Old photo of crowd gathered in front of Australia China Book Shop in Sydney's Haymarket.
Old photo of crowd gathered in front of Australia China Book Shop in Sydney's Haymarket.
Wendy Liu

The only Chinese cultural hub 

“The bookstore at the time was like a meeting place where everyone came. If you didn’t have the money, you could still come and read books for free. The store was around 300 square metres at that time. We had sofas, stools and some people even sat on the steps,” Ms Liu says.

“We were like a family. I was like the housewife. Whenever one of our customers had a problem, they’d come find me. For example, they’d ask, ‘what do I do if I’ve lost my tax file number,’ or ‘do you have somebody who can help me move house’,” she recalls.

At that time, Google it didn’t exist. Information was passed through word of mouth. People would know to go to Australia China Book Shop to solve their issues. Ms Liu and her colleagues would know the answer. 

Not only could Chinese migrants and international students find their spiritual sustenance at the bookstore, it also became a de-facto agency for life matters, a cultural salon, an information hub and a meeting point for old friends and new.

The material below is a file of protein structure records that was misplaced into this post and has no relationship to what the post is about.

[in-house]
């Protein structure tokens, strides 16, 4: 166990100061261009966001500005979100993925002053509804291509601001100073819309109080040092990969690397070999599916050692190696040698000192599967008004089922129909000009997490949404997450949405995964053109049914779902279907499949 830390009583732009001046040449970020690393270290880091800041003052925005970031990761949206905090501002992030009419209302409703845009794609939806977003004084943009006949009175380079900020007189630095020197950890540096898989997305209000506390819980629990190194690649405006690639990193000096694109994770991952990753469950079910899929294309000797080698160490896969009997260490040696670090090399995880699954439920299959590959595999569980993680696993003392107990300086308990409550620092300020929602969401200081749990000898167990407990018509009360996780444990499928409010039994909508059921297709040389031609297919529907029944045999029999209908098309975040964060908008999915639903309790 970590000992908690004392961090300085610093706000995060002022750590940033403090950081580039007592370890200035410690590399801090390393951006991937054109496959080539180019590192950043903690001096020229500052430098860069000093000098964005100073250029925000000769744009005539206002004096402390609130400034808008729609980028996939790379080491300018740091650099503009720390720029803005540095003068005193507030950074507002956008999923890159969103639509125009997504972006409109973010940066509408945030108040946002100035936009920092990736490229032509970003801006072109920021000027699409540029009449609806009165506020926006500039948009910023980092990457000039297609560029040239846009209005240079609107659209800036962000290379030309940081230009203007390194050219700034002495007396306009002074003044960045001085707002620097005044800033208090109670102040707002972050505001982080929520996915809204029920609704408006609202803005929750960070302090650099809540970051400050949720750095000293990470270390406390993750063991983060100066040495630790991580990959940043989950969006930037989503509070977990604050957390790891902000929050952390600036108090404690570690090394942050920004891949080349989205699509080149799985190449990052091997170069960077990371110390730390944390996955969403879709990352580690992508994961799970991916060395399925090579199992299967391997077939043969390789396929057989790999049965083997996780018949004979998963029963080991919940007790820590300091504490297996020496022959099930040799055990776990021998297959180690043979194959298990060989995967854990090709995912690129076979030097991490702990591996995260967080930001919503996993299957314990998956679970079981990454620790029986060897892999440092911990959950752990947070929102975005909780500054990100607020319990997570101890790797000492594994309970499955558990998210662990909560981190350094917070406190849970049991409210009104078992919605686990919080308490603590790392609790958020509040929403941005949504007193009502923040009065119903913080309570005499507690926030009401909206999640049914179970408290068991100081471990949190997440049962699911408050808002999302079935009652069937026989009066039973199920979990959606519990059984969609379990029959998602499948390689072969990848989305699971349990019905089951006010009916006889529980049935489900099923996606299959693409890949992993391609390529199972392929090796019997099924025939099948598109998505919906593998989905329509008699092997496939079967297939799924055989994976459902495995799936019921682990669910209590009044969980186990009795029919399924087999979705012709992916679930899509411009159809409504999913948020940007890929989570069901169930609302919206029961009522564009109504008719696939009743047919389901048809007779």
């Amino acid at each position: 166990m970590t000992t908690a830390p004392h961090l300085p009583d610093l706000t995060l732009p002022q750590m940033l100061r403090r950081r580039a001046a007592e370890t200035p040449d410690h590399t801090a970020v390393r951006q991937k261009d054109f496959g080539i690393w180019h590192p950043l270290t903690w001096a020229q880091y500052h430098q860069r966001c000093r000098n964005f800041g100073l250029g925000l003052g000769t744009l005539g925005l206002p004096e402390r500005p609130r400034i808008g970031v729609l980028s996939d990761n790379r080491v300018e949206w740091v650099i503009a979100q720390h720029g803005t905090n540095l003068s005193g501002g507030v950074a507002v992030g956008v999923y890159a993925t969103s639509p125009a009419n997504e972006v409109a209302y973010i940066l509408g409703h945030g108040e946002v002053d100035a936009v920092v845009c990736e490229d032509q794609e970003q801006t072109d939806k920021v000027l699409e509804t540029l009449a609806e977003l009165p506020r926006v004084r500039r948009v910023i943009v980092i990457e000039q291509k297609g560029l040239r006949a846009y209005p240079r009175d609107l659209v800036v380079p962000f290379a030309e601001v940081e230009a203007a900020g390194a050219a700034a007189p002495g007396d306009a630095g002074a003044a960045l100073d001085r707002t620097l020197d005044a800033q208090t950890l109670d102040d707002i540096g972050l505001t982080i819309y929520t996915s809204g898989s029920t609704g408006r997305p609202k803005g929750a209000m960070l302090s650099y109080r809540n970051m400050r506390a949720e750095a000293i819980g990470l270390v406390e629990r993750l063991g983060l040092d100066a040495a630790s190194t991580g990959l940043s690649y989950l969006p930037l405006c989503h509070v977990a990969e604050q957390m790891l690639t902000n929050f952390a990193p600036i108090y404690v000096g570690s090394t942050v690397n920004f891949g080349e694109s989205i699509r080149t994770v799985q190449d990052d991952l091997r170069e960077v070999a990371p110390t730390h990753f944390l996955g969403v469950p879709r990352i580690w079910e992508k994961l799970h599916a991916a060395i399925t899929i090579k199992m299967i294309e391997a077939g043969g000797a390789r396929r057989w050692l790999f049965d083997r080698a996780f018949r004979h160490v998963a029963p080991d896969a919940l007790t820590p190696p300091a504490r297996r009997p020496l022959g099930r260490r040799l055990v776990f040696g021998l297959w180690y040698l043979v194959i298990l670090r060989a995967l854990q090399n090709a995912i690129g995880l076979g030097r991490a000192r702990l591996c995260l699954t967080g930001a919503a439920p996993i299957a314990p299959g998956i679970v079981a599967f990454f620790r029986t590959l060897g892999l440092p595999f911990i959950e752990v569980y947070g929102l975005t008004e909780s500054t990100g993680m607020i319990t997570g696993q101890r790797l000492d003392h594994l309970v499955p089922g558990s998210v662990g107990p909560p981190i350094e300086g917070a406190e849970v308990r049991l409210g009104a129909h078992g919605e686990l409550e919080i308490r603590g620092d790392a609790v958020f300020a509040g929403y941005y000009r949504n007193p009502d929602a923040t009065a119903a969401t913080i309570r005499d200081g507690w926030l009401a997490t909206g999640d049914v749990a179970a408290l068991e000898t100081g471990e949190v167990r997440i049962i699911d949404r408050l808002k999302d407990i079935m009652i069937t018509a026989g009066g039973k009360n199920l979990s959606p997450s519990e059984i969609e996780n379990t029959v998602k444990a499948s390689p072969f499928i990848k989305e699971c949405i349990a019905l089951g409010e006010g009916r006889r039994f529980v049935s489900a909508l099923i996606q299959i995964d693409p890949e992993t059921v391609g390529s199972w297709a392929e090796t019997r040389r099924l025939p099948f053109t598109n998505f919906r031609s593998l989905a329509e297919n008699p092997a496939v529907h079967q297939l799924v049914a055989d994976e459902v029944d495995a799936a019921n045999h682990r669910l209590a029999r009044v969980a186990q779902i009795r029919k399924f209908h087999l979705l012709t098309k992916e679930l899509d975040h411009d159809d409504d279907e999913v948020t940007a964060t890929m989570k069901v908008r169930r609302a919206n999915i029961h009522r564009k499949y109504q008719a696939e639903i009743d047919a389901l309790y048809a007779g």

“For example, if friends scheduled a place to meet, they’d choose the Chinese bookstore. If one of them was late, it wouldn’t matter. It wasn’t a waste of time because the other person could start reading a book. Whenever their friend arrived, they’d be tapped on the shoulder, the book would be placed back on the shelf and then they’d leave.

“Some people asked me to introduce them to a potential boyfriend, girlfriend or business partners ... The sort of people who like reading books are good people, people from educated backgrounds. So I was always happy to help quickly set up these meetings.

People on blind dates also met at the store. If they didn’t end up talking, they could at least get a glimpse of the other person.

“On the weekends, many international students would turn the bookstore into a sort of cultural salon. Anyone was allowed to express their opinion. Everyone would debate international matters and cultural conflicts and criticise artworks,” Ms Liu recollects.

Old photo taken inside the bookstore.
Old photo taken inside the bookstore.
Wendy Liu

A witness to migrant life 

Ms Liu says that at one point, the store held 12,000 book titles. She says she could understand the different needs of generations of Chinese migrants in Australia through the books they bought.  

“Whichever books customers wanted, they’d come and ask me. I’d write them down, send a fax to China and get them into the country.

“Nobody wants to read them now but motivational books were flying off the shelf at the time because we relied on books to find something bigger than ourselves, including how-to guides and self-help books,” Ms Liu says.